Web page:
Mary-Jean Harris

Mary-Jean Harris writes historical and other-world fantasy stories. She is a student in theoretical physics and has published various short stories in anthologies and online. Mary-Jean is also the author of Aizai the Forgotten; to learn more, visit www.thesoulwanderers.blogspot.ca/.

Mary-Jean Harris writes historical and other-world fantasy stories. She is a student in theoretical physics and has published various short stories in anthologies and online. Mary-Jean is also the author of Aizai the Forgotten; to learn more, visit www.thesoulwanderers.blogspot.ca/.

Crusaders

Beneath the September night sky, black as a pool of ink, sharp orange flames illuminated London. They were like pits of fire from a hellish world, with great billowing clouds of smoke, demons released from their confines. Or so it appeared to Will.

Flying five thousand feet above the city in his Spitfire aircraft, Will was caught in the thick of the smoke. Although it clustered around the fires closer to the ground, up here, smoke from the bombed sites merged into a dark haze that obscured not only the other planes in his squadron, but the German bombers as well. Will could just see the tail of Eric’s plane off to his left, wavering in and out of the miasma. His hands clenched the stick with expert concentration, and he had strapped his goggles onto the top of his head so that the additional glass wouldn’t obscure his vision.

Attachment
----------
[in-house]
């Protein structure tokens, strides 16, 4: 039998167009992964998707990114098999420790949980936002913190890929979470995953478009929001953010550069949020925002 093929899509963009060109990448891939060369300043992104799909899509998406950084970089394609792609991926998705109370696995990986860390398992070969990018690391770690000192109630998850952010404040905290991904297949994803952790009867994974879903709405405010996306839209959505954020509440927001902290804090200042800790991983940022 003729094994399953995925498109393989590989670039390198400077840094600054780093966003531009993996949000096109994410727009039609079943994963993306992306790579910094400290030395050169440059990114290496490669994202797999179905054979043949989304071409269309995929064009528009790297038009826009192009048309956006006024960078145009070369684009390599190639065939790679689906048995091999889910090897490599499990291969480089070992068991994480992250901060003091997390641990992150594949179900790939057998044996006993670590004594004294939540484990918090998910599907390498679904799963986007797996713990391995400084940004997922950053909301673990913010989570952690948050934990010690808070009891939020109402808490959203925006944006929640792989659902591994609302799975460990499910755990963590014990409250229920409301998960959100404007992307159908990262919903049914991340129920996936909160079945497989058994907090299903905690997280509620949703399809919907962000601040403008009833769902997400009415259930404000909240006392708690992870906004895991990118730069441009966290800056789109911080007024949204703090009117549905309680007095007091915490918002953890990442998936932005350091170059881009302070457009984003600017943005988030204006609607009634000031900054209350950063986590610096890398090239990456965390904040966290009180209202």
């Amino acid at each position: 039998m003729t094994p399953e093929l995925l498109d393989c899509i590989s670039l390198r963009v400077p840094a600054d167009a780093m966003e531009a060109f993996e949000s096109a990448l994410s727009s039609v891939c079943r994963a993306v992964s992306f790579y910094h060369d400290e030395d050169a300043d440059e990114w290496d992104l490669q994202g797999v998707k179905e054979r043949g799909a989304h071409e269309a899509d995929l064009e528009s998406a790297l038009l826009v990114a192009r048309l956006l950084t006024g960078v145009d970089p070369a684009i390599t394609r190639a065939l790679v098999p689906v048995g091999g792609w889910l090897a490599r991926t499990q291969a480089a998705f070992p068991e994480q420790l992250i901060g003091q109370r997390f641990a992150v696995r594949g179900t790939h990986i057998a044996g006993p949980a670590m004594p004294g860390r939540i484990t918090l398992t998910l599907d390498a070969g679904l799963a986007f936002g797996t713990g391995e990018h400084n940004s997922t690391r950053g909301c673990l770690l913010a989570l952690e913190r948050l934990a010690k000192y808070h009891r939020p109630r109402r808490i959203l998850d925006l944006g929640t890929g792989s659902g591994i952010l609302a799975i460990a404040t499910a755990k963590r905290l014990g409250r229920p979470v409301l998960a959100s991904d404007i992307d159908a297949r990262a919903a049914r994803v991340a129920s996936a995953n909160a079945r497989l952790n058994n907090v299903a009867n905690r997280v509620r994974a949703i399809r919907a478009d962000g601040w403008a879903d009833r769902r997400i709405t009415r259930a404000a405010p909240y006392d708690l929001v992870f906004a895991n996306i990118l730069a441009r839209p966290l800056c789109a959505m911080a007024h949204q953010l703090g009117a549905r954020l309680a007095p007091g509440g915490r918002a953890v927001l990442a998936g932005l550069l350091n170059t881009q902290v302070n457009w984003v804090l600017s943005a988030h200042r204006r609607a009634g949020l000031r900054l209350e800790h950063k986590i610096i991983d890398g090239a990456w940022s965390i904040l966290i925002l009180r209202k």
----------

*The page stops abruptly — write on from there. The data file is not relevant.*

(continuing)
This was by far the worst he had seen. Admittedly, at nineteen years old, he hadn’t seen much, but beneath his laser focus on the surrounding battle, his imagination styled this as an apocalypse with those demons rising from the inferno, and the people below fleeing from incinerated hideaways toward deeper shelters. Or perhaps just giving up. Will could never understand that, giving up. That was why he and his cousin Rory had come to England, leaving their family on the Isle of Skye to join the RAF. Because if the world was going to end in a hellfire, Will would rather burn in the conflagration than starve on its outskirts.

These melancholy considerations were halted, however, when Jim’s voice sounded in his headset, scratchy with a static buzz. “This is Jim Hartshorne. Squadron leader is down. I repeat, Reginald’s plane is down. I’m taking his position at the front.”

Will bit his lip. He continued flying in the formation, at least, what he assumed was still the formation. Jim, only two years Will’s senior, was a master at improvisation, but leading the squadron was another matter entirely.

“Backing you up on your left,” Will heard Eric’s voice in response.

Then Jim spoke up again. “I see a bomber up ahead, fifty feet above us. Will, I want you after him.”

“You want me to break formation?” Will spoke into his microphone, which was flush against the side of his jaw.

“I want you to do what you were made to.” Jim’s voice was barely audible amid the static. Perhaps the radio tower had taken a hit. “It’s not ideal, but damn, is any of this ideal?”

Although Will knew that was a rhetorical question, he still responded, “No.”

“Then go get the bastard. You’re the sharpest pilot here. Besides, you’ve got the best plane.”

It was true, at least, the part about his plane; Will couldn’t say that he was sharper than the other pilots, though he always trained the hardest.